“Aesthetics,” says Postrel, “shows rather than tells, delights rather than instructs. The effects are immediate, perceptual and emotional. They are not cognitive, although we may analyze them after the fact.” Aesthetics, Postrel stresses, is not irrational or antirational, it is pre-rational or nonrational.
That does not mean it should be distrusted, as rhetoric has come to be, as a manipulative force manufacturing synthetic desires. Aspiration, Postrel believes, is an aspect of identity, including aesthetic identity—“I like that” means “I am like that.” Her cheerful analysis of all this puts her athwart a tradition of disapproving intellectuals.
Half a century ago, Adlai Stevenson, Democratic presidential nominee and darling of the intelligentsia, asked: “With the supermarket as our temple and the singing commercial as our litany, are we likely to fire the world with an irresistible vision of America’s exalted purposes and inspiring way of life?” His question radiated what was then—and still is; everything changes except “progressives”—the intellectuals’ conventional disdain of America’s “consumer society.”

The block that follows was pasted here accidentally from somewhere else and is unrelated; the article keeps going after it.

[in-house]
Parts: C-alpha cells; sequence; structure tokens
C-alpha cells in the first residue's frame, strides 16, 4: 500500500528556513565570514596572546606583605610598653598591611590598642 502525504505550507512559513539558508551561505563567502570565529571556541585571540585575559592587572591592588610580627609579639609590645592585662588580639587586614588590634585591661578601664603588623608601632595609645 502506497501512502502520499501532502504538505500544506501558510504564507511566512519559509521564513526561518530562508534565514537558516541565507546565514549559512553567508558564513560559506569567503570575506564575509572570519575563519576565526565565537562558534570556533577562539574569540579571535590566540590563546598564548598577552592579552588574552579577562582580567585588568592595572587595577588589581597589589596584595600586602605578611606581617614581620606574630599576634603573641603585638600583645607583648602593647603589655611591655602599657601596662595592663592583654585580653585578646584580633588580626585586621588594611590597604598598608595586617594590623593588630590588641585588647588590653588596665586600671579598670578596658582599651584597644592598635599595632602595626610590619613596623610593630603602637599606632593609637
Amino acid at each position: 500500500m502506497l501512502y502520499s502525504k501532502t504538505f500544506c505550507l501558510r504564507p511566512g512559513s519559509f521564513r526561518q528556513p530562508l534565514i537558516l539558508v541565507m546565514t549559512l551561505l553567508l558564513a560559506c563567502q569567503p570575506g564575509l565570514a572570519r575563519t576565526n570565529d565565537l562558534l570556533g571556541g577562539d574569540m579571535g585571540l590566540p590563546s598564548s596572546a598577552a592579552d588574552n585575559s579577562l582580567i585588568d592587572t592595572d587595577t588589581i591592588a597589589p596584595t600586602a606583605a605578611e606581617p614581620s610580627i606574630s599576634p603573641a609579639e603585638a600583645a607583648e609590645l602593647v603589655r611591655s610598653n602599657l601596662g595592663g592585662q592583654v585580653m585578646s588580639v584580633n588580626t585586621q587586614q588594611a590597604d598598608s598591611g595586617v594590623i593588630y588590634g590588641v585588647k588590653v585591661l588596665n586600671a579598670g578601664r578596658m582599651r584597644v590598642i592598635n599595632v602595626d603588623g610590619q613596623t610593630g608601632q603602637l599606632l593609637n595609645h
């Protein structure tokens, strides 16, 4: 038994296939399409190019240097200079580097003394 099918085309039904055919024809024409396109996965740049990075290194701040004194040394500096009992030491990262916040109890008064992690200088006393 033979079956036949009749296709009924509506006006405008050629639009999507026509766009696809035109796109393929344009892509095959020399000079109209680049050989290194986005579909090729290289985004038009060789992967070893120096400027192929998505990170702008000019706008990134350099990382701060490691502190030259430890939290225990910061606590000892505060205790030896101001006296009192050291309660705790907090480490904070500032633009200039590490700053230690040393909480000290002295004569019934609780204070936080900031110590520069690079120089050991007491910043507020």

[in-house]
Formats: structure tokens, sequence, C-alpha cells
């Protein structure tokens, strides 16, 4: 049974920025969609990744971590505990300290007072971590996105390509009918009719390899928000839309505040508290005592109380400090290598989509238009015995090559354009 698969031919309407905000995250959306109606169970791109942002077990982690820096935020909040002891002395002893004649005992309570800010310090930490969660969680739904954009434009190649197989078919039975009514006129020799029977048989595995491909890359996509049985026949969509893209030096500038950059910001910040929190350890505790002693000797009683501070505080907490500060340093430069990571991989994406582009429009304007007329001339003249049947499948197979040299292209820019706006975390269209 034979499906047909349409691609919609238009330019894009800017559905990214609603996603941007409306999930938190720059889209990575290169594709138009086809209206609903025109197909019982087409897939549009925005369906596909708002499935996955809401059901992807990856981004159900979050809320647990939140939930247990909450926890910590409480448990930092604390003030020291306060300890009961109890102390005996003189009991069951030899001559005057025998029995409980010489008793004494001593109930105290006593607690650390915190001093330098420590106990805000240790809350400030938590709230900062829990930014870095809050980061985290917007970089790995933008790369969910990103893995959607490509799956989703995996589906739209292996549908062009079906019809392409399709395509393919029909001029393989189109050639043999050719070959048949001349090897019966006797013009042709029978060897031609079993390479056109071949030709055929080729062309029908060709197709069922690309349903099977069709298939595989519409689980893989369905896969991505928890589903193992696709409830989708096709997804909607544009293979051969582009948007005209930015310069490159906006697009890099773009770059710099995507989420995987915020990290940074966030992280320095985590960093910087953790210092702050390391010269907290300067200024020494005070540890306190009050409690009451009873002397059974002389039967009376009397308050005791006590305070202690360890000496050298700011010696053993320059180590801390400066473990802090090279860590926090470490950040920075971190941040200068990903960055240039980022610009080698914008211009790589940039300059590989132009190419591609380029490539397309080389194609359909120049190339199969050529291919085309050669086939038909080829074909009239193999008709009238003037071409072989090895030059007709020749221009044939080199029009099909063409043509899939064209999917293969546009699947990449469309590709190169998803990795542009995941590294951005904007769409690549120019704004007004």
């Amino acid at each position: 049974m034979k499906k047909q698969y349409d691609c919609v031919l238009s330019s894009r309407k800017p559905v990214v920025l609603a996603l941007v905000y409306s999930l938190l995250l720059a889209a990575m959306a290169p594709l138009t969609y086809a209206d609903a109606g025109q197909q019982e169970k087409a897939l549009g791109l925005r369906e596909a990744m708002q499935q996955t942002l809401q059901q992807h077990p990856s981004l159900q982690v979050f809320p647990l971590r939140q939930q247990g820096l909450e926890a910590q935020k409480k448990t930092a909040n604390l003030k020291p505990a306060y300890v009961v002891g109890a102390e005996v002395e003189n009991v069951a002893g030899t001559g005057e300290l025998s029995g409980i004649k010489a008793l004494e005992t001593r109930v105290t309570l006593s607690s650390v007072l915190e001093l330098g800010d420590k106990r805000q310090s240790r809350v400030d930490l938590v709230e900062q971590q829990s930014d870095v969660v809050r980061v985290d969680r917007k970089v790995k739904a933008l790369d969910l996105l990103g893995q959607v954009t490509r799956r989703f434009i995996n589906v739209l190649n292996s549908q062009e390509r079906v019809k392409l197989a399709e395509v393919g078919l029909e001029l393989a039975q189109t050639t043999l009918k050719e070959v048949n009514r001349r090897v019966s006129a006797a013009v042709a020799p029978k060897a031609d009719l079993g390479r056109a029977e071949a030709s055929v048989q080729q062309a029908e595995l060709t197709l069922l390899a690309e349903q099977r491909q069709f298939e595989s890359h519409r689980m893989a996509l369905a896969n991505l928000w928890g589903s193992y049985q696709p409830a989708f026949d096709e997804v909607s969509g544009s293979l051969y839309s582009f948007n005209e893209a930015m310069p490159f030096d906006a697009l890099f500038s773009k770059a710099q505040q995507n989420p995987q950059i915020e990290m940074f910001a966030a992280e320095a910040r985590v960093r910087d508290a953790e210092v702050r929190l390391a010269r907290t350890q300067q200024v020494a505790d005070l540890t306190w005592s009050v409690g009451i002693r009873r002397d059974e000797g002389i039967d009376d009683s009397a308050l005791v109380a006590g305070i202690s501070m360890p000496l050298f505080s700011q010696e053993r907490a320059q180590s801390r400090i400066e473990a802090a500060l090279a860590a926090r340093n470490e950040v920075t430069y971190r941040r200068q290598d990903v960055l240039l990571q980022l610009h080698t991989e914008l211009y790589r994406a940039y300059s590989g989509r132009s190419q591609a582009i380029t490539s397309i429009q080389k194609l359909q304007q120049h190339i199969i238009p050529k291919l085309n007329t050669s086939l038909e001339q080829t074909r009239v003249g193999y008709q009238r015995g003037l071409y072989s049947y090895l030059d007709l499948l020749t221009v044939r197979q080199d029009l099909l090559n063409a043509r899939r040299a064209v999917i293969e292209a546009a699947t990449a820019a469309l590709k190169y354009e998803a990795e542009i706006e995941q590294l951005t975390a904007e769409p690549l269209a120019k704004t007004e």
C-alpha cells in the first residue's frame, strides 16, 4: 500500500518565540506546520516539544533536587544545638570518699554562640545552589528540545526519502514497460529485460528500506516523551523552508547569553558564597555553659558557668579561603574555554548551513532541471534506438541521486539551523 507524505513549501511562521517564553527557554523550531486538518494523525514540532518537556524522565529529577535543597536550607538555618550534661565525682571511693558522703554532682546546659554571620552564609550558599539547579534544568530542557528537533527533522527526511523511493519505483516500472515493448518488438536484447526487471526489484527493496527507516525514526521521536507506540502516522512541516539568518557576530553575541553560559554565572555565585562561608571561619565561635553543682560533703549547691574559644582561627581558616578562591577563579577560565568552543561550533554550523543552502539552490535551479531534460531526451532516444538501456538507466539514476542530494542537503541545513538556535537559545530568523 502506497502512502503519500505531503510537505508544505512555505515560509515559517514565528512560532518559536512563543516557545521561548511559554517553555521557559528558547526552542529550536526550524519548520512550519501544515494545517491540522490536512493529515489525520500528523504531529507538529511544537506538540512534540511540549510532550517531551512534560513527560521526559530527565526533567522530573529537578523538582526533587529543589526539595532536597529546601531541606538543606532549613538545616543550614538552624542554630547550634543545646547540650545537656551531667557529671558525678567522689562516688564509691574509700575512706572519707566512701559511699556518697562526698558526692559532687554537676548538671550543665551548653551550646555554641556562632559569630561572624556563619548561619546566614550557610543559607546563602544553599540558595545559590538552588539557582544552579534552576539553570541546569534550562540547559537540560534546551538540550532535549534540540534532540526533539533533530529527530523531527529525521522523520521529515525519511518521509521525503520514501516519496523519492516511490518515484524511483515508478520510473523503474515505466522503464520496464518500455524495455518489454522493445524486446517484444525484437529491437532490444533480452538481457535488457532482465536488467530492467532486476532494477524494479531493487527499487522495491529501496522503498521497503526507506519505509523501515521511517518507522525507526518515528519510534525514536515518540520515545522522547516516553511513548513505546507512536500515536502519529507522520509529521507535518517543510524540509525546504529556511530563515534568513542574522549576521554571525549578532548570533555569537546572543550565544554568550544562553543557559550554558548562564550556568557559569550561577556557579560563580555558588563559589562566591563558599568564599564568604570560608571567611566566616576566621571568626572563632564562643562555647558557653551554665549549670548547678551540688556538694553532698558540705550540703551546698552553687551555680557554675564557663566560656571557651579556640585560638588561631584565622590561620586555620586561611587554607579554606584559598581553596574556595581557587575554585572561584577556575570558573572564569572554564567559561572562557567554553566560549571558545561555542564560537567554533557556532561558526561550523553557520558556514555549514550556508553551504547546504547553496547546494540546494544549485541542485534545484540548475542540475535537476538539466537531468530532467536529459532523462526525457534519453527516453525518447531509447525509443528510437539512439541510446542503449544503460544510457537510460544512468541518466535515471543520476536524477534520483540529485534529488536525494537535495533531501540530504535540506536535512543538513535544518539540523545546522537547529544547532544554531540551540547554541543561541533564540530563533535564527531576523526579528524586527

Today, however, thoughtful people have more appreciation of the complex prerequisites—social, political, and intellectual—of a society that produces the abundance, and honors the emancipation of choice and desire, that results in supermarkets, advertising, and other things that are woven inextricably into the fabric of a free society. Those mundane things actually are related to what exalts America and makes it inspiring.